MANAGUA, NICARAGUA, SEPT. 20 -- The Nicaraguan government has authorized the immediate reopening of the opposition daily La Prensa, free of censorship, in an effort to comply with a Central American peace plan, the paper's directors and the government announced today.
Publisher Violeta Chamorro said she was beginning to call the staff back to work and hopes to have an edition on the streets by Oct. 1. The paper was shut June 26, 1986, following approval of $100 million in U.S. aid to rebels battling leftist rule here. Before that, it had operated under extensive prior censorship.
The decision was the most significant in a series of actions by the Sandinista government to meet the terms of the peace accord signed in Guatemala on Aug. 7 by the five Central American presidents. It calls for, among other points, freedom of expression in all five countries by Nov. 7.
"We now have freedom of the press in our newspaper. This is the peace accords at work," Chamorro said.
Vice President Sergio Ramirez said his government agreed to the move "as a goodwill gesture . . . to help reunite Nicaraguans torn apart by war and conflict."
The government also has named a commission, as required by the peace pact, and headed it with the government's most influential critic, Cardinal Miguel Obando y Bravo, to oversee implementation.
In addition, Managua allowed two Roman Catholic priests to return from exile. Last Sunday, it freed 16 Central Americans captured as mercenaries for the rebels, known as contras.
The contras, for their part, freed 80 prisoners Friday in what was described as a gesture in support of the peace plan. Of those freed in Costa Rica, only 20 returned to Nicaragua, where they received a cool, low-key reception.
So far, only La Prensa will reopen under the terms of a joint government-La Prensa communique that Chamorro read at a news conference. Other nongovernmental media, including the Catholic Radio, remain closed. But Ramirez said the government will discuss returning that radio to the air "in the very near future and with the best possible will."
The Chamorro family, which has run La Prensa for more than 60 years, got permission to reopen after two days of intense negotiations with President Daniel Ortega, in which Costa Rican Foreign Minister Rodrigo Madrigal Nieto acted as a go-between, participants said.
La Prensa's directors struck the final agreement yesterday with Agrarian Reform Minister Jaime Wheelock, acting on behalf of Ortega. While that was occurring in the study of Chamorro's house, family members said, the publisher was meeting in her dining room with a delegation led by Sen. Christopher J. Dodd (D-Conn.).
The Chamorros said they decided purposely not to inform Dodd's delegation, which included Sens. Terry Sanford (D-N.C.) and John S. McCain III (R-Ariz.), about the breakthrough to avoid any American involvement.
According to the communique, the paper will come out "with no other restrictions than those imposed by the responsible exercise of journalism."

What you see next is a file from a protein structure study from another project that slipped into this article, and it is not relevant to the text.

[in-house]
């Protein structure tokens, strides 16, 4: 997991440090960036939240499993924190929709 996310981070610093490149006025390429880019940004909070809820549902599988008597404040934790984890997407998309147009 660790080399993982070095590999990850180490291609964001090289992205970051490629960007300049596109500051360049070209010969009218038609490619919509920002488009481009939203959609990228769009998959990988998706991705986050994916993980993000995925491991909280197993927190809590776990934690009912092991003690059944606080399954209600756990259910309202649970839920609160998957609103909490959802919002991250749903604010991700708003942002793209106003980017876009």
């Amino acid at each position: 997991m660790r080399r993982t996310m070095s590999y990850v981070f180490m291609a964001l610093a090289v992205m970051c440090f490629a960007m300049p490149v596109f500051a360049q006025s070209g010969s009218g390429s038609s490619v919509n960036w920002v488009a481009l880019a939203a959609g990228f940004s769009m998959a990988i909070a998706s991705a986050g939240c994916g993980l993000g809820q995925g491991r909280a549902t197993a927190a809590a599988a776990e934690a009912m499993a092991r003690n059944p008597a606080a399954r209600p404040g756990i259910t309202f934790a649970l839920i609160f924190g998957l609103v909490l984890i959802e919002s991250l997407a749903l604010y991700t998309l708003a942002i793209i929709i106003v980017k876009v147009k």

Chamorro said the government issued no warnings or conditions, and she added that the editors would not engage in self-censorship. However, La Prensa promised in the communique to promote "a climate of peace."
Carlos Holmann, the paper's chief administrator, said that only after intense discussion did Ortego accede to La Prensa's demand that there be no prior censorship.
Holmann said he was first approached by Wheelock early this month with an offer to open the paper with "moderate censorship," in which Sandinista supervisors would excise news about the war with the contras and about the economy. Holmann said he refused.
Then, after meetings Thursday and Friday between Ortega and Madrigal, who is Costa Rica's top diplomat as well as a family friend of the Chamorros, Ortega paid a surprise hour-long visit yesterday morning to the Chamorro home.
The peace plan is based on a proposal by Costa Rican President Oscar Arias, who is to meet this week in Washington with President Reagan, a recent critic of the peace effort.
Ortega reportedly reiterated the offer for limited censorship, and La Prensa's editors again refused. Ortega left, but Wheelock returned to represent him in a three-hour parley yesterday afternoon.
In addition to agreeing to end censorship of La Prensa, Wheelock also pledged that it would be allowed to buy newsprint from the government, the only supplier in Nicaragua, Chamorro said.
The government also agreed to refrain from harassing La Prensa reporters, the publisher said.
One of Chamorro's sons, Pedro Joaquin Chamorro, a former news editor of the paper, is in exile in Costa Rica and is a leader of the Nicaraguan Resistance, the main contra alliance. He has said he might consider returning to Nicaragua if the paper opened without censorship. But his mother said today that he will return only when there is a general amnesty in Nicaragua under the peace plan.
La Prensa reported a daily circulation of 65,000 when it closed and said it employed about 230 Nicaraguans. The government charged it was a tool of the Reagan administration because the paper accepted a donation of materials from the Washington-based National Endowment for Democracy.
Nicaragua's two other dailies, Barricada and El Nuevo Diario, are government-controlled.